Argentine senate to vote on Kirchner immunity

Buenos Aires (AFP) –


Argentine lawmakers are to vote Wednesday on whether to allow investigators to search the homes of former president Cristina Kirchner as part of the so-called corruption notebooks case.

Claudio Bonadio, the judge leading the investigation, has petitioned the Senate to partially lift Kirchner's immunity to allow several of her residences to be searched.

As a senator, Kirchner enjoys congressional immunity from imprisonment, though not prosecution.

The 65-year-old is facing trial in several other corruption cases and has accused Bonadio of carrying out "judicial persecutions" aimed at derailing a possible run for the presidency next year.

Senators began debating Bonadio's request in the early afternoon, with Kirchner and most other Senators present.

Last week, the senate was unable to muster a quorum to debate the request.

In a letter to lawmakers released on Tuesday, Kirchner said she was willing to allow searches of her homes in Buenos Aires, Santa Cruz and El Calafate but asked that they rule out the presence of cameras.

Thousands of people demonstrated outside the Congress building in Buenos Aires late Tuesday, demanding that Senators authorize the searches.

"Prison for Cristina!" protesters shouted, and also "Give back the money!"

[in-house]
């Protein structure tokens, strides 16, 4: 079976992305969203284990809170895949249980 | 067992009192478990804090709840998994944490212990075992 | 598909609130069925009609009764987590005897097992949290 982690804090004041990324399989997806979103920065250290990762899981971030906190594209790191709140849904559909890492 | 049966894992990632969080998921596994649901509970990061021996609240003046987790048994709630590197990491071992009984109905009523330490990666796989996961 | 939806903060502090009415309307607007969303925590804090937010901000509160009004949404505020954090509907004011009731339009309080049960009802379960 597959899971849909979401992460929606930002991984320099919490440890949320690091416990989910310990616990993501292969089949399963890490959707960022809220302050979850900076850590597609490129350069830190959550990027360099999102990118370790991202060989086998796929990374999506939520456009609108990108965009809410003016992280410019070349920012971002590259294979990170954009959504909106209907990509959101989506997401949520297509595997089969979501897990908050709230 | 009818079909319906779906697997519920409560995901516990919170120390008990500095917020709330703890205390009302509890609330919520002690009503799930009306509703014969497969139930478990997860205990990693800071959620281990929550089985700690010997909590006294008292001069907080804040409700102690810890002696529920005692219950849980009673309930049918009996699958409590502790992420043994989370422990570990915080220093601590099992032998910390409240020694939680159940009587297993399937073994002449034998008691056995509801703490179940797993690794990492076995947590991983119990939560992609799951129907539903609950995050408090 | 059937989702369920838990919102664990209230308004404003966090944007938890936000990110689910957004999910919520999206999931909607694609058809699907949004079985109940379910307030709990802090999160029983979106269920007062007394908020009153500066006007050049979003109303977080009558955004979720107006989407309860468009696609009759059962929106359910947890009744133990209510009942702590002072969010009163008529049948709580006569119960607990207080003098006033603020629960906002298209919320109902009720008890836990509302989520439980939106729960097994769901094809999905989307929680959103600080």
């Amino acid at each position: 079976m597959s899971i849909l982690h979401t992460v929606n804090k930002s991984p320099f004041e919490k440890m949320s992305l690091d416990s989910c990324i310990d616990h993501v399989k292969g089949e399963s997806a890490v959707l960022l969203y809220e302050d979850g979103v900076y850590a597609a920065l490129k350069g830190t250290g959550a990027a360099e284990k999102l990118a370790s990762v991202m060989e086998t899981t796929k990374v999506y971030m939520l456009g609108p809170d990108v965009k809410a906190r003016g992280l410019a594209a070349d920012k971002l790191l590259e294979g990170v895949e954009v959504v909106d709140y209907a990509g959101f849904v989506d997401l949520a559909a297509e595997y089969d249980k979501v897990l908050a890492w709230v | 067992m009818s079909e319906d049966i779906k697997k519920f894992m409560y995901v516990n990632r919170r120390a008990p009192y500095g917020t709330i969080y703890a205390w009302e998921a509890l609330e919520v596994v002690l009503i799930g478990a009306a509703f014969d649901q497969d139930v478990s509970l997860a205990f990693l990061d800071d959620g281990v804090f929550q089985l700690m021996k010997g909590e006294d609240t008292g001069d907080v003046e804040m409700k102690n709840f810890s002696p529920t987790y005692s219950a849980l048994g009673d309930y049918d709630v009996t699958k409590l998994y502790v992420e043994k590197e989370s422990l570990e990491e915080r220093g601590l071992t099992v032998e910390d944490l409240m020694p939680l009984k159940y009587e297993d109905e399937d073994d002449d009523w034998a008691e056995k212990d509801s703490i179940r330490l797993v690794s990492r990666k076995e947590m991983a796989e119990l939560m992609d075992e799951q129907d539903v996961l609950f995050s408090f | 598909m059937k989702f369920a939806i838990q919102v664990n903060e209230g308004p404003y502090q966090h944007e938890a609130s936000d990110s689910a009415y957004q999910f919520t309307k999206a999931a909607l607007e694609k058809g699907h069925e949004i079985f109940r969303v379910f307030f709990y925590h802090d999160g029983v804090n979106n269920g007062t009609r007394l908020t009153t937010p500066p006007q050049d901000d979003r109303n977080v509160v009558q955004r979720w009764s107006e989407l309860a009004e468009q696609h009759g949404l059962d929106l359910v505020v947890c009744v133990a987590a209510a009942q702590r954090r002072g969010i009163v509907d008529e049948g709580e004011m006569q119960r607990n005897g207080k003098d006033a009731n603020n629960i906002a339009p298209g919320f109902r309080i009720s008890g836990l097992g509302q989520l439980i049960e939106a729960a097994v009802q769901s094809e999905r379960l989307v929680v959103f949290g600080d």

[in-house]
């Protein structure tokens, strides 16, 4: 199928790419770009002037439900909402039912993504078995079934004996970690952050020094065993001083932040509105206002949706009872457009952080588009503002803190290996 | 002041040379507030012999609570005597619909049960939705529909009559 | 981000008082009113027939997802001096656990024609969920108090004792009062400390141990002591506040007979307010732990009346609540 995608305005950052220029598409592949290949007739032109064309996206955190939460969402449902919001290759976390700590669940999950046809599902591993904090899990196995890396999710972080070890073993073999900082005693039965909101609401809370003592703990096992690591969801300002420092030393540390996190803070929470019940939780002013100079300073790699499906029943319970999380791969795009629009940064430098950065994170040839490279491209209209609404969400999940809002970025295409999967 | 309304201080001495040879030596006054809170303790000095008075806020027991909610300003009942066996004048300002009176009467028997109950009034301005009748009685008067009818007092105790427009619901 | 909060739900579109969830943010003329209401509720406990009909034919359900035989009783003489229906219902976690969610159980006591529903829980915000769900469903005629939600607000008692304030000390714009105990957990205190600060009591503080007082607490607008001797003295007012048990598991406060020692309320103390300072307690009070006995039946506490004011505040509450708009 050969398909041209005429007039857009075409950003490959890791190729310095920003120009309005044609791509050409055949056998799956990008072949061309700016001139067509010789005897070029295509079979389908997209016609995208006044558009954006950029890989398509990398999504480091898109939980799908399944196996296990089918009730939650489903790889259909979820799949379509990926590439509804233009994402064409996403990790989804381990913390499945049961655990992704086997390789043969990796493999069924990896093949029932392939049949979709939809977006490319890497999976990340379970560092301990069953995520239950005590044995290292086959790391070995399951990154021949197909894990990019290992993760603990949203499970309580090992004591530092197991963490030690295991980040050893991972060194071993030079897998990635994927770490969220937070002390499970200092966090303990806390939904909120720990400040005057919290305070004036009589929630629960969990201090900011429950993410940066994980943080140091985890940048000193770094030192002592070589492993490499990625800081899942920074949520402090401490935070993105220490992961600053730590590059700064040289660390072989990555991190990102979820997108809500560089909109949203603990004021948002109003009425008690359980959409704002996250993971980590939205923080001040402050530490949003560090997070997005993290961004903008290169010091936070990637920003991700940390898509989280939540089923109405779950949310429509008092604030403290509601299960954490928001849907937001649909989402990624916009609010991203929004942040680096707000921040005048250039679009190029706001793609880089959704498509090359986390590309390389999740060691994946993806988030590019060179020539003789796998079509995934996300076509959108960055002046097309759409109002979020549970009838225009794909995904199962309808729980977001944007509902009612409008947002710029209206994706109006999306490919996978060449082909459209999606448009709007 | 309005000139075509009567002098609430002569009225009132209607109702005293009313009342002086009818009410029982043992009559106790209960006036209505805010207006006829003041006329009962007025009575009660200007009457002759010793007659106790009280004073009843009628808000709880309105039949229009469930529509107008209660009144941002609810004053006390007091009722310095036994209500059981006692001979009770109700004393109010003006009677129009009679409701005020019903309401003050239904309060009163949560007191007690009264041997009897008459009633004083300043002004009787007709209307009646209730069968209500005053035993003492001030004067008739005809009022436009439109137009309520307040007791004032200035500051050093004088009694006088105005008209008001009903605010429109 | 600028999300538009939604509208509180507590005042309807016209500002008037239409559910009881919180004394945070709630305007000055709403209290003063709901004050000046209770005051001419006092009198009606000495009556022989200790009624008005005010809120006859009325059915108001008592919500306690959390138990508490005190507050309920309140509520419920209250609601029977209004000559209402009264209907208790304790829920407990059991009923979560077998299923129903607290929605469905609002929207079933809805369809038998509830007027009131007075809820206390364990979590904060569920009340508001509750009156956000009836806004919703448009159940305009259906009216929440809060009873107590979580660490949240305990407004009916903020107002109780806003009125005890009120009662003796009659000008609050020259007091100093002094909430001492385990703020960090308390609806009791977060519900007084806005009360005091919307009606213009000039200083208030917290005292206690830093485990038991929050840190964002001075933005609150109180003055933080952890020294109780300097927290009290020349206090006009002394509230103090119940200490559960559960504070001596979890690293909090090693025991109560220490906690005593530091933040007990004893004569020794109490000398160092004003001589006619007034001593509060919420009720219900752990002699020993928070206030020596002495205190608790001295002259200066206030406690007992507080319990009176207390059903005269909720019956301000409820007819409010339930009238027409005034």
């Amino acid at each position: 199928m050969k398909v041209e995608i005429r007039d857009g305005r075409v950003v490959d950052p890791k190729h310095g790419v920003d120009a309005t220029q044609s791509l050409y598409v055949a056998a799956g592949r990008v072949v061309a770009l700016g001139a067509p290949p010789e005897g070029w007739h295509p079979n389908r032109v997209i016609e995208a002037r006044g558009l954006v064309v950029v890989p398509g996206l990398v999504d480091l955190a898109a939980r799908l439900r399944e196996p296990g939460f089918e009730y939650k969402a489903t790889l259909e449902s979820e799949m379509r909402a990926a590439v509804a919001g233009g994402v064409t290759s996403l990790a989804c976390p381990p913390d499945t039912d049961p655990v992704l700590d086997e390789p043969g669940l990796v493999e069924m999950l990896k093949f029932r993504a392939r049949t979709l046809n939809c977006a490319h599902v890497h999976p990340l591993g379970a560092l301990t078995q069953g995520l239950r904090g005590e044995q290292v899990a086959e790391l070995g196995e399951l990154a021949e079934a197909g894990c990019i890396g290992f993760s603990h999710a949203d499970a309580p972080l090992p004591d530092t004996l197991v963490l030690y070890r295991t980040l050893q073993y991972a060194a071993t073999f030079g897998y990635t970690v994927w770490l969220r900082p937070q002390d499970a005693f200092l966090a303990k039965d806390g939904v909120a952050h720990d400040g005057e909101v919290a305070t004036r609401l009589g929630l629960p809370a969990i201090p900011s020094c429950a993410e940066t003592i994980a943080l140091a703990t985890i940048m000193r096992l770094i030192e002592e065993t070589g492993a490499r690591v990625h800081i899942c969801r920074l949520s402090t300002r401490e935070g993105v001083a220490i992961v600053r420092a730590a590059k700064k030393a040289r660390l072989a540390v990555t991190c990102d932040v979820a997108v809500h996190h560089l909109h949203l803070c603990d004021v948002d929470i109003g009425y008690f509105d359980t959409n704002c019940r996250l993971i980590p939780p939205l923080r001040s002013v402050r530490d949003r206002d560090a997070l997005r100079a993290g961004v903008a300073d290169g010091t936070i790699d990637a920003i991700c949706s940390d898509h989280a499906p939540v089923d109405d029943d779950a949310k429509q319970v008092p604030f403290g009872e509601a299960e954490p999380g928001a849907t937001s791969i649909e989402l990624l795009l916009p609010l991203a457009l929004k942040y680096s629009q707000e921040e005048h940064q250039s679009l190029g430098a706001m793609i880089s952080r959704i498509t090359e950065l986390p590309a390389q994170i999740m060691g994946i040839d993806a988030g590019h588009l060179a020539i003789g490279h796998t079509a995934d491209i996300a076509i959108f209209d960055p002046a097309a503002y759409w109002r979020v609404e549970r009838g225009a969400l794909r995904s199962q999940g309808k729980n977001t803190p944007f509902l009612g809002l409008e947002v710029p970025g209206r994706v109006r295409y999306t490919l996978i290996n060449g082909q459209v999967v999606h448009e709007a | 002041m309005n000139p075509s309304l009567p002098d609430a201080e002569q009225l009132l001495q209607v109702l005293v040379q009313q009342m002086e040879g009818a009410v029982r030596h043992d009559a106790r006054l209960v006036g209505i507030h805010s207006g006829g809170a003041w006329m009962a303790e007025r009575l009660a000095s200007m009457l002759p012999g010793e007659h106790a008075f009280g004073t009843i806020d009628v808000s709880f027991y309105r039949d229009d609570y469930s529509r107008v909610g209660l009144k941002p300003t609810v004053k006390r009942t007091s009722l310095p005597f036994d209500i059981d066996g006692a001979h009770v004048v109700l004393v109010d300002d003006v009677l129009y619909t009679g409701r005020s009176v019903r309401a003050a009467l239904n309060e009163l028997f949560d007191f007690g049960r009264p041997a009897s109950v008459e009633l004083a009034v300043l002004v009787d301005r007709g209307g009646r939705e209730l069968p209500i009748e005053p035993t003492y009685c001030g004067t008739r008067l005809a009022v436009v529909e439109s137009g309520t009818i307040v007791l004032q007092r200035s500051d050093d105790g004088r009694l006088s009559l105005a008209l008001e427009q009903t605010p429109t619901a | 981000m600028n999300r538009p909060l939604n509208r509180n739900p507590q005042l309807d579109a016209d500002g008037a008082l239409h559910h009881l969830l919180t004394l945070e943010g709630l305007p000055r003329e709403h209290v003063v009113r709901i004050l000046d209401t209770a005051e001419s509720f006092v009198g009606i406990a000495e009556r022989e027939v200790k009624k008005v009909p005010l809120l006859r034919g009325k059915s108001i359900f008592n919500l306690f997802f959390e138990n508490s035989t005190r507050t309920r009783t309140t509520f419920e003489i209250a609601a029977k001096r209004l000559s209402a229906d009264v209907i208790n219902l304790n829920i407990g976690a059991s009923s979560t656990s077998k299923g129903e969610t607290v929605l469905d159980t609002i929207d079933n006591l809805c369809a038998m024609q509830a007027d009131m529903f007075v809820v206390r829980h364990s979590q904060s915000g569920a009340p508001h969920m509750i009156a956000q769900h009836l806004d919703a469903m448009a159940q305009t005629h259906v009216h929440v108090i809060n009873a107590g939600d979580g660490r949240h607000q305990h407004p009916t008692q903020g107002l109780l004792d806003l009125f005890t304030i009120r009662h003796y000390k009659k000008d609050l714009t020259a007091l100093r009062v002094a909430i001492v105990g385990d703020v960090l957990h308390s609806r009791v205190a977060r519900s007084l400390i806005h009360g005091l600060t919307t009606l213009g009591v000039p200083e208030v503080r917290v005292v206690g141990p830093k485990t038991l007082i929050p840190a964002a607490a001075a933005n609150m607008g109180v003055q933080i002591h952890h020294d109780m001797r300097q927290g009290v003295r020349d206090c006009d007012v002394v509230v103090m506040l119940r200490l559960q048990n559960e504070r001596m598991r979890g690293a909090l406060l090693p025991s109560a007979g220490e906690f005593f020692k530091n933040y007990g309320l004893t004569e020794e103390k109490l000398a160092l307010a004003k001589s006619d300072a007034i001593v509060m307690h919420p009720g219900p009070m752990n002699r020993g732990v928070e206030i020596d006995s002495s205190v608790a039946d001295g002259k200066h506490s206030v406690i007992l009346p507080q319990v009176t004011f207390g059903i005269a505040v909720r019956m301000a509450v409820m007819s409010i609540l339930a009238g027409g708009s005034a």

As the Senate debated on Wednesday, a handful of her supporters awaited the decision outside, waving pro-Kirchner banners. Another small group demonstrated nearby, demanding lawmakers end her immunity.

More than a dozen elite businessmen and former government officials were arrested after La Nacion newspaper reported on August 1 that millions in bribes were delivered by a ministerial chauffeur to Kirchner's residences, both during her presidency and that of her late husband Nestor.

The driver's meticulous records of the cash deliveries -- allegedly payments from business leaders in exchange for public works contracts -- form the basis of the investigation.

Kirchner is being investigated in five other cases, ranging from alleged foreign exchange manipulation to the signing of a memorandum with Tehran that Bonadio argues effectively protected Iranian suspects in the deadly 1994 bombing of Argentine Jewish centers.